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Discussion in 'Vintage Tele Discussion Forum (pre-1974)' started by Crashbelt, Jul 12, 2019.
What's the difference between blonde and yellow?
OP- stunning collection! I’m another that misses an LP Special double cut that shouldn’t have been sold.
Fairly obscure blond below: 2012 Telebration Empress Telecaster.
Blondes usually age to a yellow color but start off quite light, like an off-white.
A true blonde is like the color on a mint 55 tele.
And are most always translucent.
I might be corrected but I’ve seen one and heard that the original 50-54 Teles were that light shade of blonde and just yellowed to a butterscotch because of multiple factors.
And yellow is just yellow and usually a solid color
Meh, sort of but not really What’s a ‘true’ blond?
The early Fenders were translucent but the actual paint was darker than the mid-late fifties Teles. Additionally, until mid to late 1954 the clear coat Fender used was different and contained a more volatile UV component which reacted more drastically to sunlight, etc. So, early (1950-1954) examples have what people refer to as a ‘butterscotch’ blond tone that includes both a darker tone blond paint and a cleat coat that reacts to UV by darkening a bit.
Mid fifties Fenders have a ‘whiter’ blond paint and a new clear coat that does not react as dramatically to UV exposure.
‘59 and later has a clear coat that again ‘yellows’ when exposed to UV and this period produced instruments that have that ‘banana’ yellow tint, losing some of their translucency.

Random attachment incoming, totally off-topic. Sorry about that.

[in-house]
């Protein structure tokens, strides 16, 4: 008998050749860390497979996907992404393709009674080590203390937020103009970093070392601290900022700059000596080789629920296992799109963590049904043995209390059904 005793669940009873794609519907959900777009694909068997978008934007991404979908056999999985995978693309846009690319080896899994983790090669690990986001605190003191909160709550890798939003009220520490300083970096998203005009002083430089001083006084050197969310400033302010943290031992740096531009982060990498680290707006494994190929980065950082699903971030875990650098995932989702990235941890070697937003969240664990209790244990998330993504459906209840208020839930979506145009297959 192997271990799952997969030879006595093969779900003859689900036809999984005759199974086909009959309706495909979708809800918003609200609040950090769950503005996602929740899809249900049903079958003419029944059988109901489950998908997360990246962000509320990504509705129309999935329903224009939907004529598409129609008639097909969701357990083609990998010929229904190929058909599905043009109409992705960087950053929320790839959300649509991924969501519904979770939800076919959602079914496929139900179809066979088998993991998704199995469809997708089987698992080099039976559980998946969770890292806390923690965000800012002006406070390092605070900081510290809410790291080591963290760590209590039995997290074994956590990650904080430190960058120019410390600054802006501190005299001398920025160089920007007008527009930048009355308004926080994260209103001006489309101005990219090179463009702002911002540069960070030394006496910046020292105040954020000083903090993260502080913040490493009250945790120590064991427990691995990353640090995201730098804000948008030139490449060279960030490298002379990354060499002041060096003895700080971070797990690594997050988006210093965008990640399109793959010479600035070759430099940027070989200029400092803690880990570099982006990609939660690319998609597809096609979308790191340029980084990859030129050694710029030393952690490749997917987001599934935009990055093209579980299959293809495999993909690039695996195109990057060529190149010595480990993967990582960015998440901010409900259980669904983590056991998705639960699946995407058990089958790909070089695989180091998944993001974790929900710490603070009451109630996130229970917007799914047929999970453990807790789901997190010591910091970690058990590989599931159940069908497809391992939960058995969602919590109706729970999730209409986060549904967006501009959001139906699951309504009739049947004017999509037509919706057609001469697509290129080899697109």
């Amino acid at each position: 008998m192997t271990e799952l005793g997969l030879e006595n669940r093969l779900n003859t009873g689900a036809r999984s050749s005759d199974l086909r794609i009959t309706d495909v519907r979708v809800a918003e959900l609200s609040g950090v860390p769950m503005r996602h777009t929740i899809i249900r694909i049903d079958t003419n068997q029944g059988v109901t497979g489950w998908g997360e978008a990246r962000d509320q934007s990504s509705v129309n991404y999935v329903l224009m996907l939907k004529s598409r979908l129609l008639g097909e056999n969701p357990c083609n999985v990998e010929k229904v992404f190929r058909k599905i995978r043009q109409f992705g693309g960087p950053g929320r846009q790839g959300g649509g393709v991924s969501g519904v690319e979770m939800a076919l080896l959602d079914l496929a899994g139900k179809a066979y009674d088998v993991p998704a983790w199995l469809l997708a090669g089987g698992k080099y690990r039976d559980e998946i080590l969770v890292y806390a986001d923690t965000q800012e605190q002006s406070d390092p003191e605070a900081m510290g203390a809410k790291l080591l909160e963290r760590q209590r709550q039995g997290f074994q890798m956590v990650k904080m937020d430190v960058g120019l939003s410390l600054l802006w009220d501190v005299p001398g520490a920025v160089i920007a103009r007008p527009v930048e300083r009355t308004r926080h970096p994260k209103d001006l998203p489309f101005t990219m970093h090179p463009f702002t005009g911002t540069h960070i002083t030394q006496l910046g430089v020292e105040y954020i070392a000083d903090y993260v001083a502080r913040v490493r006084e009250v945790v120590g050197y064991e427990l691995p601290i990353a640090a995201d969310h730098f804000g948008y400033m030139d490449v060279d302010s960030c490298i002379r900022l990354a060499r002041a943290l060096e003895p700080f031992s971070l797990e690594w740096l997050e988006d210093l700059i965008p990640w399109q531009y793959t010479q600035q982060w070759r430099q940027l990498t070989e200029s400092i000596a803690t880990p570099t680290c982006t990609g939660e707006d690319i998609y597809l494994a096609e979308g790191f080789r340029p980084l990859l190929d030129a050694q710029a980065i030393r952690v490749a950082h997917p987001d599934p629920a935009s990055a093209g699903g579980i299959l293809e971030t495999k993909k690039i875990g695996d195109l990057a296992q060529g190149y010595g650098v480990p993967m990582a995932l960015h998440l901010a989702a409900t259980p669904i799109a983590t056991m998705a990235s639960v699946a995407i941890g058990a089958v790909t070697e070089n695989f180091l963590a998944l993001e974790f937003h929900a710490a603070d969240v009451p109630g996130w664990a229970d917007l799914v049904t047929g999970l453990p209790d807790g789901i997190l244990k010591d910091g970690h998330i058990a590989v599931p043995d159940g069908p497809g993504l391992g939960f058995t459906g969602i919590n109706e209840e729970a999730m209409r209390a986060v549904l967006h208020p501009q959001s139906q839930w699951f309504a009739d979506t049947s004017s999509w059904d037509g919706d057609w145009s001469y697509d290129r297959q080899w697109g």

Incidentally, I used to own a mint condition ‘64 Blond Strat that was completely unfaded - the finish looked similar to a late fifties finish. That clear coat is the culprit in those cases. I also currently own a very clean 1952 Esquire that has very minimal fade and the color of the blonde is still ‘butterscotch’ (both on top and under the guard/neck) and a 1955 Telecaster that is in the same shape and has a ‘white’ blond finish on top and underneath - the fact is the paint is also a different ‘blond’ from era to era.
Anyway...Fender changed their paint, clear coat, and procedures all the time (often using different materials from different suppliers within the same era, sometimes not using clear coats or undercoats, etc.) so there isn’t really a true ‘blond’ finish - or, a true Lake Placid Blue, or a Fiesta Red...depending on the week the paint could come from a different supplier and the guy working the line could skip a clear coat or whatever.
My two blondes.
The one that got away. Sold it six years ago and I'm still pissed.(the guitar, not the dog)
THAT'S THE COLOR!!!
Yeah, I'll play. Here are my Blondes variants, all builds
Robben Ford '60s style (not built by me)
'50s Blackguard Esquire
50s Nocaster Style Blackguard
50s style whiteguard roasted maple neck
59 style a la Jimmy Page (mirrors not required)
60s style aged
Thanks! So's my wife!
Some collection! How do you decide which one to play? My brain would overload with that many choices!
Wow...outstanding and all beauties! I feel like such a slacker...gotta get me some more!
Good GOSH!! Those are all incredible. I’m with @StrangerNY - don’t know how I’d decide which to play. But I’d love to just sit in a room with those all around me, in a swivel chair and spin around looking at them until I got dizzy and passed out...
Coroner report would read something like... “death by blonde tele overdose”. We should all be so lucky.
The first SG model was a slab body and identical to the '60-style LP Special. No neck joint issues on that one. I think the early SGs with the countoured body had a weak neck joint, as you say.
That's just the blondes, mate. .
At home pretty much what I do.... I keep as many guitars as I can out so literally, yes, I sit in the middle and make selection.
What's tricky is deciding which Tele to take to rehearsal or the gig. I only use Teles for some tracks, Rickenbacker, Gibsons and Gretch are the others and only so much room in the car.....